Objectives To evaluate the ability of tacrolimus to reduce the corticosteroid dose in patients with myasthenia gravis (MG) and the drug's safety in a double-blind, placebo-controlled, parallel group study.
Methods Patients being treated with oral prednisolone at doses equivalent to 10–20 mg/day, and with stable symptoms, were randomised to tacrolimus or placebo in a 28-week double-blind study. The dose of corticosteroid was tapered with the procedures specified in the protocol. The primary efficacy endpoint was the mean daily prednisolone dose given in the last 12 weeks of the study.
Results Eighty patients received the study drug (40 patients in each group) and were included in the full analysis set. In the full analysis set, there was no significant difference in the primary efficacy endpoint between the two groups (p=0.078). However, some secondary analyses suggested the steroid-sparing effect of tacrolimus. Tacrolimus was well tolerated, and no safety concerns were noted.
Conclusions This study suggests that tacrolimus has a potential advantage as a steroid-sparing agent in the treatment of MG patients.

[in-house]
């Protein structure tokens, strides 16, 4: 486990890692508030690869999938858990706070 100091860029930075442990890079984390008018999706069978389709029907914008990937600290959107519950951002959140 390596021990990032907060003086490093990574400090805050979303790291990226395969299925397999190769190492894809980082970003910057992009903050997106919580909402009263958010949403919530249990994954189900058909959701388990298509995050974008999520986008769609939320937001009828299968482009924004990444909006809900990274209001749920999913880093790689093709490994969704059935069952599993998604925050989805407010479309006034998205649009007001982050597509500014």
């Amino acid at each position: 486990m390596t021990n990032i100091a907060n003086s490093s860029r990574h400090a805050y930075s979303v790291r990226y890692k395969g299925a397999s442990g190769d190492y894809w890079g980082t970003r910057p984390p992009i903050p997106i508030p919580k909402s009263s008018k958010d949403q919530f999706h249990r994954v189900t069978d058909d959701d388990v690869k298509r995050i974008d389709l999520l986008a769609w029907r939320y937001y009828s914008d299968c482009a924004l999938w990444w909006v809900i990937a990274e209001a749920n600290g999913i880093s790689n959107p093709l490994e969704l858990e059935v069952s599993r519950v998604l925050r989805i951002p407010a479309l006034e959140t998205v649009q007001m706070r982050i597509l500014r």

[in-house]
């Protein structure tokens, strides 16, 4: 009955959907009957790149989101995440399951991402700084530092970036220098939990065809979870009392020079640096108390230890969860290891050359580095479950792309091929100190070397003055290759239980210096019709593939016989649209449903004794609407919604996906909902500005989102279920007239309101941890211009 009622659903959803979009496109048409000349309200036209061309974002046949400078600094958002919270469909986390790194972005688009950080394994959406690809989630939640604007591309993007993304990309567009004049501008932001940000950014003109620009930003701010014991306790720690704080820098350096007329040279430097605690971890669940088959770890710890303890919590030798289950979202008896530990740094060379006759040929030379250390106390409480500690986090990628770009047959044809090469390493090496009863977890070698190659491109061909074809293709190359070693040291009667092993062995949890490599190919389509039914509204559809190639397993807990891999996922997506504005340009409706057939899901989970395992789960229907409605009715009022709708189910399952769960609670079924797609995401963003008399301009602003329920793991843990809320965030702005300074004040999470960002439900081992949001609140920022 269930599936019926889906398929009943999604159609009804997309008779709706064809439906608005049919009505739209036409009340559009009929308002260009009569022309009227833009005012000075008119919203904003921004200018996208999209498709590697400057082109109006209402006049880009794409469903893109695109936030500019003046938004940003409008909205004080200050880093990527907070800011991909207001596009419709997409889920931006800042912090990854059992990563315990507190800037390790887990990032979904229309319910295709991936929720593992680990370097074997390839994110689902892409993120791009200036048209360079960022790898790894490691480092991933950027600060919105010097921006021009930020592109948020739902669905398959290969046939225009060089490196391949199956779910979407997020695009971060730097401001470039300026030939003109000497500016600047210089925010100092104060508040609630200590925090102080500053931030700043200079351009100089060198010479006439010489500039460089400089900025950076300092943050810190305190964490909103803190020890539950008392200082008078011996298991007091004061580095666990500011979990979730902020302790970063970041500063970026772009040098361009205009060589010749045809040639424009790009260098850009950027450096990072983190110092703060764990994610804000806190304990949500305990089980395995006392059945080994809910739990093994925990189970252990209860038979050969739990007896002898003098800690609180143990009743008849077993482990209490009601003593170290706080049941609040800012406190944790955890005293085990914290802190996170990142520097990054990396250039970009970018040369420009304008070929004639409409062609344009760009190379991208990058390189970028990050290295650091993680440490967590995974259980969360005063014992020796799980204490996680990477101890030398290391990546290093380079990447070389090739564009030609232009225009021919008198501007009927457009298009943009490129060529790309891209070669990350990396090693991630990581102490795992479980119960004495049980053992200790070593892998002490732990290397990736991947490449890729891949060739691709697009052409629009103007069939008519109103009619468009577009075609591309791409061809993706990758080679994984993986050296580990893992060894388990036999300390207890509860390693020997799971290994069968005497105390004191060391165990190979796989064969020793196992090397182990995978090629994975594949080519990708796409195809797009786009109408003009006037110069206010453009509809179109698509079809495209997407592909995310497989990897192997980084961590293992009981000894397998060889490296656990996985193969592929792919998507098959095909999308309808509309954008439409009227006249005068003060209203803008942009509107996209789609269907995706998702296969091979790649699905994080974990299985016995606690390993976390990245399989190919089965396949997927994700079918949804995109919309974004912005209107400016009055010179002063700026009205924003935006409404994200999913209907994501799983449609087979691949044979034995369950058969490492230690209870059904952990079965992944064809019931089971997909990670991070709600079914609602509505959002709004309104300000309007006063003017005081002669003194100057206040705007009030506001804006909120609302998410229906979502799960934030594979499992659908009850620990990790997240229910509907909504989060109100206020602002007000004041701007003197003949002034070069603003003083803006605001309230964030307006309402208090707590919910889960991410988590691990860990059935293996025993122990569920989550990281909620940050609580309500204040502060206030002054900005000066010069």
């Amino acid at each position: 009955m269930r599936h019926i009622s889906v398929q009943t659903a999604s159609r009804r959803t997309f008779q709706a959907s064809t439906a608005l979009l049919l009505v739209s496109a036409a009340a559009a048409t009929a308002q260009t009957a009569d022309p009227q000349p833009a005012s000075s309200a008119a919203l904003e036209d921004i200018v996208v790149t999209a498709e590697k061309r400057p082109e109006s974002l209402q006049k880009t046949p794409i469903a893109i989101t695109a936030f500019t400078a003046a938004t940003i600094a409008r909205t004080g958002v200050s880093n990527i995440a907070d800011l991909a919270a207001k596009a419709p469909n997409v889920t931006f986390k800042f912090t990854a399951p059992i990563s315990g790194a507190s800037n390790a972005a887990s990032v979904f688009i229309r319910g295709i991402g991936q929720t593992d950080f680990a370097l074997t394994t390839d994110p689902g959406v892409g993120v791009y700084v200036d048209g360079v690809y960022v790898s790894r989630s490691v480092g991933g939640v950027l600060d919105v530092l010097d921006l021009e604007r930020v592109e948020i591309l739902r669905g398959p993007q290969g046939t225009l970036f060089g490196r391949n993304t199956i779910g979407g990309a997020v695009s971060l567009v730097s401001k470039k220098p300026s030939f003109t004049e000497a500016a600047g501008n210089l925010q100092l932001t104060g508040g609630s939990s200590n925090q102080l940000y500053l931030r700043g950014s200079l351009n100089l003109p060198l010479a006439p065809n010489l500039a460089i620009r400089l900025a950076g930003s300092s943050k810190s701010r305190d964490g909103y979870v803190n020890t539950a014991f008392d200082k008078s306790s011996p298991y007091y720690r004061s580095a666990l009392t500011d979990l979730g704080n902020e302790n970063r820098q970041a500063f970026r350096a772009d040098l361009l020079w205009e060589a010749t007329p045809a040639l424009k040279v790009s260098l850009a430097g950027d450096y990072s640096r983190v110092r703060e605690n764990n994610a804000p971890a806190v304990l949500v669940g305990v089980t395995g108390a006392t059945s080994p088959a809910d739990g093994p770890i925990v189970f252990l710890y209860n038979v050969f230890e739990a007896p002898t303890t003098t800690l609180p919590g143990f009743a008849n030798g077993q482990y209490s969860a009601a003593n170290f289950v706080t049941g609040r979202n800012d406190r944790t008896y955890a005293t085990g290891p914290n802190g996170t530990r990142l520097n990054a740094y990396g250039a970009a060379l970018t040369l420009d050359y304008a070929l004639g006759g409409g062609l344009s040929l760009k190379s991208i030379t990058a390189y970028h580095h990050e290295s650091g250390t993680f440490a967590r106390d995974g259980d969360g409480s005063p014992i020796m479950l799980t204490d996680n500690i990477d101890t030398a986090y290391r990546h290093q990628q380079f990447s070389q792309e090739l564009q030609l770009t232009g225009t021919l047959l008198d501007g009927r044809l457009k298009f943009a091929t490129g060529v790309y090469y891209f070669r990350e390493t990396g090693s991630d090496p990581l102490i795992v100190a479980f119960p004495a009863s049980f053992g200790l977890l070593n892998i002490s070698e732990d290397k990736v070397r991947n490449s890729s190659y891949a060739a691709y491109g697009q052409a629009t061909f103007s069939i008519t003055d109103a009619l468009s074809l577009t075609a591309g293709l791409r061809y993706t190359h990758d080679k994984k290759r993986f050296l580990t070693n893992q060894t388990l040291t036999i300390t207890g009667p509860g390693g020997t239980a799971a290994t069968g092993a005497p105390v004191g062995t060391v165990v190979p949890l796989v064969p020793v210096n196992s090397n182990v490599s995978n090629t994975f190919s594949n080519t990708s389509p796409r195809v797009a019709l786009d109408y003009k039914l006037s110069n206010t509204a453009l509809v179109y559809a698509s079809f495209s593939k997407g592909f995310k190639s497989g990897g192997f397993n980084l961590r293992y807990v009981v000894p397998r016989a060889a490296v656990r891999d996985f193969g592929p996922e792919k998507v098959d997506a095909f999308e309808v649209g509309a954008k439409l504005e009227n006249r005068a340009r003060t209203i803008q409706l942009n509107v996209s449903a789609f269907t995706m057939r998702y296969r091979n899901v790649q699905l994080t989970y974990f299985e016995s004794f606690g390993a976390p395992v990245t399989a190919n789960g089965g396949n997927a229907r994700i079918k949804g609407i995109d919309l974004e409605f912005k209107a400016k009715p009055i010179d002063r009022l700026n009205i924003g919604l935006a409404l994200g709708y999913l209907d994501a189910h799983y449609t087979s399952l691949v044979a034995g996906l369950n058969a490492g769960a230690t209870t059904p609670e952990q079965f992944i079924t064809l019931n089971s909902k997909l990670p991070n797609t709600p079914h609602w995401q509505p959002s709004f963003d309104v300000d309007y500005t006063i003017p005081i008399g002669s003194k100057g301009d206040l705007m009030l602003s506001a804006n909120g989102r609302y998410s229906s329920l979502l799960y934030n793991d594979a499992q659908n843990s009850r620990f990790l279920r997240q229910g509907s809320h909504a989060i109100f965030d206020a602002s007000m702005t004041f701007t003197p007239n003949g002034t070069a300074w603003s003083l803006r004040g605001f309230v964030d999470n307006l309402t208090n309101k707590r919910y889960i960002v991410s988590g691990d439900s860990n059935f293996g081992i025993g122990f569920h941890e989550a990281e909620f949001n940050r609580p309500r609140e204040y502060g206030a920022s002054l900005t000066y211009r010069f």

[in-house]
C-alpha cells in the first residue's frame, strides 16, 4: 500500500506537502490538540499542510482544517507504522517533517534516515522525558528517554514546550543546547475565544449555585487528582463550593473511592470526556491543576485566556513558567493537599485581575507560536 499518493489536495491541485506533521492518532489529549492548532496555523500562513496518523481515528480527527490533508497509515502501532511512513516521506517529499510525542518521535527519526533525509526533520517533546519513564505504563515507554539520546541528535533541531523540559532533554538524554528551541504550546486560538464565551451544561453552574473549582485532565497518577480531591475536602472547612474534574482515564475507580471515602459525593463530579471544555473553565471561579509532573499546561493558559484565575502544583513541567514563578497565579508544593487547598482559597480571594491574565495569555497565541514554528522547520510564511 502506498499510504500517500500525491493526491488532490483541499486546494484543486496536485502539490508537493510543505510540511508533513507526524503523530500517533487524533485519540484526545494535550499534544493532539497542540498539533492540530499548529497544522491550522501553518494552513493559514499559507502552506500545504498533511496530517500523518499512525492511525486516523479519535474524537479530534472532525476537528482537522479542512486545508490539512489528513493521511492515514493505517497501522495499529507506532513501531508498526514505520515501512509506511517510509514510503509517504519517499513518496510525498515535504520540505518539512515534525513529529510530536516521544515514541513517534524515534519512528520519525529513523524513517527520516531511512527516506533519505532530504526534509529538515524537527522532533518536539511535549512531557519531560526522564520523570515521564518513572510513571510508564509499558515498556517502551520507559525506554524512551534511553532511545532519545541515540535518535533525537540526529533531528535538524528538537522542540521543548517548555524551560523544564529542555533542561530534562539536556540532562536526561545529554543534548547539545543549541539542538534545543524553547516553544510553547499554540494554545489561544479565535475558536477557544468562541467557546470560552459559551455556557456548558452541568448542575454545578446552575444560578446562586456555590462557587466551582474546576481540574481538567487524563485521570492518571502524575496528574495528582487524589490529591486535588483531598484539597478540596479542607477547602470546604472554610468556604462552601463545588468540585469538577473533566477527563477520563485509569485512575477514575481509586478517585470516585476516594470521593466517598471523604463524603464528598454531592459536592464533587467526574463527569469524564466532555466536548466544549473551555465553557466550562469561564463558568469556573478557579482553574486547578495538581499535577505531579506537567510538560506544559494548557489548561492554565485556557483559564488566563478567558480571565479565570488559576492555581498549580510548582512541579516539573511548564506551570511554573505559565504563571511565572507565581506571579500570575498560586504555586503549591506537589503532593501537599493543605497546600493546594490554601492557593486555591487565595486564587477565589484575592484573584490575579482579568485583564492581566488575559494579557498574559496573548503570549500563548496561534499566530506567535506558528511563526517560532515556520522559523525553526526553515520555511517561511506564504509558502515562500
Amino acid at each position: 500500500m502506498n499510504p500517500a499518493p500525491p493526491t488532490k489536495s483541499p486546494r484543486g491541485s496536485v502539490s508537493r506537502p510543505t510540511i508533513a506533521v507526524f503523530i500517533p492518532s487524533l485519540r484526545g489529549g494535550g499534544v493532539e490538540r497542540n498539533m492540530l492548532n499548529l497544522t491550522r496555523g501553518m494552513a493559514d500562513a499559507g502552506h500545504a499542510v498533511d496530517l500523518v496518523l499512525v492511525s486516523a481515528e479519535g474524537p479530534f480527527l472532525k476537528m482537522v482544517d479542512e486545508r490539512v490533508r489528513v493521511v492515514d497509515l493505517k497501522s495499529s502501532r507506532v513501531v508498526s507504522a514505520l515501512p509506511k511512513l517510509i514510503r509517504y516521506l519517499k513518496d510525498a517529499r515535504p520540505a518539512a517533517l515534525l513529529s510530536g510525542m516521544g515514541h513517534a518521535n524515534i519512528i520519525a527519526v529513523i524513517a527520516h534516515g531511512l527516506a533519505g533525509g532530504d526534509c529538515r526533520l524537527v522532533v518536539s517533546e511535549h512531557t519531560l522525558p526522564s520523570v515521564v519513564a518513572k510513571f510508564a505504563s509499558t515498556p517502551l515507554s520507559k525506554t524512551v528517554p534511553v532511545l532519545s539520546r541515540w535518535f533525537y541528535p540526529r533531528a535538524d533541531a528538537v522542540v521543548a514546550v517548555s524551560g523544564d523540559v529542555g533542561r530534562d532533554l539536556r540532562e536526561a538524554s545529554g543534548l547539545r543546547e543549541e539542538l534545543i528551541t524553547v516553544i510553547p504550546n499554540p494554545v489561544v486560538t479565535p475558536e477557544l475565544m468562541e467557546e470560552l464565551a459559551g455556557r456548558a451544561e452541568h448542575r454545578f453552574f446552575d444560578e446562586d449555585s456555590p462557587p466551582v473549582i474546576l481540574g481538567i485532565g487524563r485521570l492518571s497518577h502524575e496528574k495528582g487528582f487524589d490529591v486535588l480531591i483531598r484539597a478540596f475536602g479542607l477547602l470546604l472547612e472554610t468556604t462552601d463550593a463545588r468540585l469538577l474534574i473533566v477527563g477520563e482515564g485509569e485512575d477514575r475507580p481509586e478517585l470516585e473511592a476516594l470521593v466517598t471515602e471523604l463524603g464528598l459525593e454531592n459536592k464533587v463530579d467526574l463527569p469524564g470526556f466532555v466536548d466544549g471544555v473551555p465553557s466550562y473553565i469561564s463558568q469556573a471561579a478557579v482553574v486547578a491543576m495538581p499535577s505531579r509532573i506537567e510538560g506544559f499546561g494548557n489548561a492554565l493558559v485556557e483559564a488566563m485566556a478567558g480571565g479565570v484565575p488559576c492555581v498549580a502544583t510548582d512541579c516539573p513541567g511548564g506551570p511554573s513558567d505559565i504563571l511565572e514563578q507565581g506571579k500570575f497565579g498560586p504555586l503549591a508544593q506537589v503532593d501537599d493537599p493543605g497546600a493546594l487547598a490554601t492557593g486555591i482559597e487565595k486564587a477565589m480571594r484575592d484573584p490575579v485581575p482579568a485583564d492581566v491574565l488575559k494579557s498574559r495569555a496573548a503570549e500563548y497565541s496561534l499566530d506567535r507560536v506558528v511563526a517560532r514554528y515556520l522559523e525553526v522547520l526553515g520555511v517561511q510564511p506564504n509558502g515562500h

Clinical trial registration number NCT00309088. Name of the trial registry: FK506 Phase 3 Study: A Study for Steroid Non-Resistant MG Patients.
- Clinical trials randomised
- controlled (consort agreement)
- autoimmune disease
- myasthenia gravis
- health policy and practice
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Funding Supported by Astellas Pharma.
Competing interests All authors who participated as consultants and medical advisors to Astellas Pharma received fees as consultants of Astellas Pharma. HY served as a member of the Research Committee on Neuroimmunological Diseases of the Ministry of Health, Labour and Welfare of Japan. HY is funded by KAKENHI (19590984 and 21600002) and supported by the Research Committee on Neuroimmunological Diseases of the Ministry of Health, Labour and Welfare of Japan.
Ethics approval Ethics approval was provided by the medical facilities that participated in this study.
Provenance and peer review Not commissioned; externally peer reviewed.